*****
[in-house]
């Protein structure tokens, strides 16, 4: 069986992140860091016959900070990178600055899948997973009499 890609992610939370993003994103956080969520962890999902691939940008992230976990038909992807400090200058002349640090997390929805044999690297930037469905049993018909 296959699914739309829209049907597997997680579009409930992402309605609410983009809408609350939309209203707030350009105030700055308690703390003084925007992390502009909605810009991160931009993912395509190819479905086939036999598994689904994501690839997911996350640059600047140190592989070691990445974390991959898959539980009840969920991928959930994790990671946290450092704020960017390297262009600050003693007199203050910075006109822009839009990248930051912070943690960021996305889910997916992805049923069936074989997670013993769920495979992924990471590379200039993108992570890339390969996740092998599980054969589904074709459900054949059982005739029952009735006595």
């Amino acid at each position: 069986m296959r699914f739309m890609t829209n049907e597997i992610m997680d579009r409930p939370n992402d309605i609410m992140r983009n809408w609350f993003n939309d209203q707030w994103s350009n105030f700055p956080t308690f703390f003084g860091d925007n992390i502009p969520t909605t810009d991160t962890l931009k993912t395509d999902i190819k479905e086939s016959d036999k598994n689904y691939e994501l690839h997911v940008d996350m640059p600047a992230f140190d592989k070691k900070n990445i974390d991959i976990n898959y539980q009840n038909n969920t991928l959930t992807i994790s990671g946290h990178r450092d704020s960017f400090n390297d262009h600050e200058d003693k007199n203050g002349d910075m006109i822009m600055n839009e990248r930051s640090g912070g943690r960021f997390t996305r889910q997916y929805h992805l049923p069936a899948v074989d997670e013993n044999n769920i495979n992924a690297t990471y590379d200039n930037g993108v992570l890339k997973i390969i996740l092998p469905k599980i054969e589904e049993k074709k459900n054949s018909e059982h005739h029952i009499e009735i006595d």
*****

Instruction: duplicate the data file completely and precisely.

[in-house]
């Protein structure tokens, strides 16, 4: 069986992140860091016959900070990178600055899948997973009499 890609992610939370993003994103956080969520962890999902691939940008992230976990038909992807400090200058002349640090997390929805044999690297930037469905049993018909 296959699914739309829209049907597997997680579009409930992402309605609410983009809408609350939309209203707030350009105030700055308690703390003084925007992390502009909605810009991160931009993912395509190819479905086939036999598994689904994501690839997911996350640059600047140190592989070691990445974390991959898959539980009840969920991928959930994790990671946290450092704020960017390297262009600050003693007199203050910075006109822009839009990248930051912070943690960021996305889910997916992805049923069936074989997670013993769920495979992924990471590379200039993108992570890339390969996740092998599980054969589904074709459900054949059982005739029952009735006595």
């Amino acid at each position: 069986m296959r699914f739309m890609t829209n049907e597997i992610m997680d579009r409930p939370n992402d309605i609410m992140r983009n809408w609350f993003n939309d209203q707030w994103s350009n105030f700055p956080t308690f703390f003084g860091d925007n992390i502009p969520t909605t810009d991160t962890l931009k993912t395509d999902i190819k479905e086939s016959d036999k598994n689904y691939e994501l690839h997911v940008d996350m640059p600047a992230f140190d592989k070691k900070n990445i974390d991959i976990n898959y539980q009840n038909n969920t991928l959930t992807i994790s990671g946290h990178r450092d704020s960017f400090n390297d262009h600050e200058d003693k007199n203050g002349d910075m006109i822009m600055n839009e990248r930051s640090g912070g943690r960021f997390t996305r889910q997916y929805h992805l049923p069936a899948v074989d997670e013993n044999n769920i495979n992924a690297t990471y590379d200039n930037g993108v992570l890339k997973i390969i996740l092998p469905k599980i054969e589904e049993k074709k459900n054949s018909e059982h005739h029952i009499e009735i006595d």